Navy gets a software deal
- By Michael Hardy
- Jul 25, 2005
A new licensing agreement allows Microsoft to deepen its reach into the Navy and lets the service move ahead with an initiative to standardize software across 16 overseas installations at a savings of about 25 percent in licensing costs.
As an added bonus, the deal could be worth up to $11 million to reseller CDW Government, according to company officials.
Awarded by the Space and Naval Warfare Systems Command on behalf of the Program Executive Office for Command, Control, Communications, Computers, Intelligence and Space, the contract will ultimately provide software for 28,000 desktop computers and 884 servers in the Naval Network Warfare Command Outside the Continental United States Navy Enterprise Network (ONE-Net). The organization's 16 installations span Europe, the Middle East and the Far East.
Mike Bradshaw, director of Microsoft's defense sector, said that although the licensing agreements mean a possible loss of revenue in the short term, they have long-term benefits. "Once we can start looking at an organization as one entity, and we purchase that way and standardize that way, it leads to an optimization and centralization of some operations," he said.
The Army and Air Force are already involved in similar standardization efforts, he added. The Navy Marine Corps Intranet project was one of the Navy's earlier moves toward greater standardization, he said.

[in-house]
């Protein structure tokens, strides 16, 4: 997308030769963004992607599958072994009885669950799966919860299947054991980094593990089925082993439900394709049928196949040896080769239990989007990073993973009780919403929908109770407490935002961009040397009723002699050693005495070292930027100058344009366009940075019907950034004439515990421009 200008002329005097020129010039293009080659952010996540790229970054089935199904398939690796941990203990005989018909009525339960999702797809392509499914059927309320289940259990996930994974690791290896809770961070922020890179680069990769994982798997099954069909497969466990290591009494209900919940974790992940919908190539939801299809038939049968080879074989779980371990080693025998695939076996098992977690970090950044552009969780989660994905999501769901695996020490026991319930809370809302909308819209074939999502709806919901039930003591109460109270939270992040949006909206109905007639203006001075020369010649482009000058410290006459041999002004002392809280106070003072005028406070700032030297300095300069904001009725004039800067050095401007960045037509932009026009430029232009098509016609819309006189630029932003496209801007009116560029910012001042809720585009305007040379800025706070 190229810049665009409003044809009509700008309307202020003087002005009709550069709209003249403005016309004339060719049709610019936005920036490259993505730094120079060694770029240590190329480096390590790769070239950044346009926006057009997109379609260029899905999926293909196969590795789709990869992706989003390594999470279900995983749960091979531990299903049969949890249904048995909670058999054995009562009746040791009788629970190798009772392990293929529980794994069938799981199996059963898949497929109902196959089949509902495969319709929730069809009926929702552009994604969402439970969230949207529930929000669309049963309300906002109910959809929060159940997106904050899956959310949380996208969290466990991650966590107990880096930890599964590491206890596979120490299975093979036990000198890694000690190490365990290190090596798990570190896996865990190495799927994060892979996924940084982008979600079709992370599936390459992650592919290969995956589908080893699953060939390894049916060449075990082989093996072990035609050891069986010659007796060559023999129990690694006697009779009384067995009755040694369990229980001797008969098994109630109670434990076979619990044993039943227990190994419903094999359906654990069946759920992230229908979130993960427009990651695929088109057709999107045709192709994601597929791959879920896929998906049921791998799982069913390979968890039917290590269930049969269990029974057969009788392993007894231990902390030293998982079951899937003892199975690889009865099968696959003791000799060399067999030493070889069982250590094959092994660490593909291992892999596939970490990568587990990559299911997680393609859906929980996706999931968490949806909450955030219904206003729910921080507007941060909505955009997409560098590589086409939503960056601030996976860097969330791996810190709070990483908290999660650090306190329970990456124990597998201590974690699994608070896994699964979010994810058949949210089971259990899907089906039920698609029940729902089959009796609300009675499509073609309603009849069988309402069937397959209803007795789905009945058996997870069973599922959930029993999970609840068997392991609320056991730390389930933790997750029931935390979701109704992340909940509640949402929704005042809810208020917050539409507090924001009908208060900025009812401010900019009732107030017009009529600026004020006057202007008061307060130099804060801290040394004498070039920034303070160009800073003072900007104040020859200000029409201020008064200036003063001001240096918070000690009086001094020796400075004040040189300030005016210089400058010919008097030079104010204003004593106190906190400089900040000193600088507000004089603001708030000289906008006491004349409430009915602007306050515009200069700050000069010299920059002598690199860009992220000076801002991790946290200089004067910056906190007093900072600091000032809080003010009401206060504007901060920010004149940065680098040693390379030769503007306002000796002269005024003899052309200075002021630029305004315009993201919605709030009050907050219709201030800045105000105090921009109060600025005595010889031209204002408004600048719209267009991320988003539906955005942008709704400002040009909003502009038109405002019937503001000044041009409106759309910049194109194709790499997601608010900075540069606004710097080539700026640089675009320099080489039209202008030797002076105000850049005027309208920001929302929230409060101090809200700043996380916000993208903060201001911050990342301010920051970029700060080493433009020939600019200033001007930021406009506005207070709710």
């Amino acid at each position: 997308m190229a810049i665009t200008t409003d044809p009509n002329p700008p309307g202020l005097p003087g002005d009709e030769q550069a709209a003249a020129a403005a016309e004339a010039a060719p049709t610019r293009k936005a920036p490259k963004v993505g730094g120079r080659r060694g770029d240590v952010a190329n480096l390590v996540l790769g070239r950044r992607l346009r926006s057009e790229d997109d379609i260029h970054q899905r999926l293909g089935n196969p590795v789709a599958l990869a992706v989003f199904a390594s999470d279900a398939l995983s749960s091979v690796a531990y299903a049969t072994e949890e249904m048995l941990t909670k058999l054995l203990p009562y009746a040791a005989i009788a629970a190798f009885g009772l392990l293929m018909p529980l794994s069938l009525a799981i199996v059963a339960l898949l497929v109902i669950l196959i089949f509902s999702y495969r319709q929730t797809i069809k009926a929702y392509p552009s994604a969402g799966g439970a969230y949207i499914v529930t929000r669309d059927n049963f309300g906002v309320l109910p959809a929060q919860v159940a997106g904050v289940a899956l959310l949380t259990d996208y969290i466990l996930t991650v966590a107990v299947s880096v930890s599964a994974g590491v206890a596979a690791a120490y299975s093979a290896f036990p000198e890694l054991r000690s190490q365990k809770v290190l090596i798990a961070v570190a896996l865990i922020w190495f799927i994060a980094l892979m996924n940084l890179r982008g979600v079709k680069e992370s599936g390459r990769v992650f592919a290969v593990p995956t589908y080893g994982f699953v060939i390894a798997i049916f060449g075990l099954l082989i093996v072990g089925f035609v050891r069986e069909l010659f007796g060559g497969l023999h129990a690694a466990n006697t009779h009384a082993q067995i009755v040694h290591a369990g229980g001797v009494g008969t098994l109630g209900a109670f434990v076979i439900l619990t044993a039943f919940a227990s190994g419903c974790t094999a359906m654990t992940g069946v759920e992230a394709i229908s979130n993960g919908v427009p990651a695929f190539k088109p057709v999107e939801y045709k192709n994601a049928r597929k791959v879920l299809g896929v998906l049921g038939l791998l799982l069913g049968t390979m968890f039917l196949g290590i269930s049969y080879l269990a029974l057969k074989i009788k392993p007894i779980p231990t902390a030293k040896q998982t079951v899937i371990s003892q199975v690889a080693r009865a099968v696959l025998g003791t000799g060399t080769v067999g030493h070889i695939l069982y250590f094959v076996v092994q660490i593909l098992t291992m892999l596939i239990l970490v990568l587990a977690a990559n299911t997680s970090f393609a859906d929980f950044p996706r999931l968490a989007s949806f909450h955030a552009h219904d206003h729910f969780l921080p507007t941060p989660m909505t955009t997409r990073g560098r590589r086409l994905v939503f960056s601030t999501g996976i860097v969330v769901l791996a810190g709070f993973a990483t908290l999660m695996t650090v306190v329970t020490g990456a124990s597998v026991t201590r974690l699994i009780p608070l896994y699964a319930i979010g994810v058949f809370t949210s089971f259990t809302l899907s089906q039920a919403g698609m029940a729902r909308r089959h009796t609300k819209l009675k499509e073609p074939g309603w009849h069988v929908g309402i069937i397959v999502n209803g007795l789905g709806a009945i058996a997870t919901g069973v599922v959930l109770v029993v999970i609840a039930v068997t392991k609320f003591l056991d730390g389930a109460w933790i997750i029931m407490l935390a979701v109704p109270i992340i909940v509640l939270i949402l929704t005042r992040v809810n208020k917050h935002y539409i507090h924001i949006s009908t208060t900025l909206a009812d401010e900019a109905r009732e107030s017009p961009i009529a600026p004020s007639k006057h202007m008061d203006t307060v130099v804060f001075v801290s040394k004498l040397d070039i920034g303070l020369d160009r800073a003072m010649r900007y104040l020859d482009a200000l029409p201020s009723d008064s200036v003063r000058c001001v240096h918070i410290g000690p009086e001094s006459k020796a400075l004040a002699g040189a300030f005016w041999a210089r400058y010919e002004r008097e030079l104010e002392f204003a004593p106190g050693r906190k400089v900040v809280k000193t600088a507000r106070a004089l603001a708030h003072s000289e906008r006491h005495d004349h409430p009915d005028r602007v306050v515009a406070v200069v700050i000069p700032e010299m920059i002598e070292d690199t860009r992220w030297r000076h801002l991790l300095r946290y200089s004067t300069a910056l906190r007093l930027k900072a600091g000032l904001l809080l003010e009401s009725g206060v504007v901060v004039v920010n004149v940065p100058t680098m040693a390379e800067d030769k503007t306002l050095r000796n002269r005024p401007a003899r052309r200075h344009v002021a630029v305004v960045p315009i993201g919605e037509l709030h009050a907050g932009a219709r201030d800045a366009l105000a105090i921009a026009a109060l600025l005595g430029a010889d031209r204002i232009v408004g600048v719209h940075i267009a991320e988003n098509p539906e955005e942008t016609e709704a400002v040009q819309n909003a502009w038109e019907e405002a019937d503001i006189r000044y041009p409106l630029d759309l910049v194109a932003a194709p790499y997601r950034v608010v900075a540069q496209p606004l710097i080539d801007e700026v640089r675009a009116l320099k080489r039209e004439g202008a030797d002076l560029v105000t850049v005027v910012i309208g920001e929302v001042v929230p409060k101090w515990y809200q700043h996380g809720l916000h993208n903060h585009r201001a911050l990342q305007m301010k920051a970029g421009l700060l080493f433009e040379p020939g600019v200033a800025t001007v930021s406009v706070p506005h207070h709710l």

Another benefit of licensing agreements is lower costs for the developer, Bradshaw said. "It does make it easier if we have one agreement instead of many," he said. "Obviously, we can predict our revenue stream because of that, and it's easier to process one or two orders instead of hundreds."
Max Peterson, vice president of federal sales at CDW-G, said ordering efficiency benefits the reseller. "CDW-G's got the responsibility for processing a lot of those orders," he said. "So we give one order to Microsoft and it's one big award to CDW-G."
The ONE-Net deal will help move Microsoft into command and control operations, an area in which Bradshaw said the company has been weak.
"It's a long transition, and we're just now starting to see some traction," he said. "What we're trying to do is put a program in place that can be renewed each year without a lot of changes."
Standardizing the technology will enable the Navy to use new technologies, such as Web conferencing, across all the installations. That's more difficult to do when software platforms and versions differ widely from one location to the next.
"This is one of the building blocks," Bradshaw said.
The agreement gives the Navy some additional advantages, too. It gives the Program Executive Office the ability to upgrade to the latest software versions and gain insight into Microsoft technology and products under development, with an eye toward incorporating them into future upgrades of ONE-Net, according to office
officials responding to questions via e-mail.
"ONE-Net was already designed with standardization and consistency in mind," Navy officials wrote. "The Microsoft arrangement doesn't change that. It just provides a vehicle to stay in step with licenses as requirements change. There is, however, less tendency for commands to go out and procure systems and software on their own and put it on the network, if we can provide the capability they require."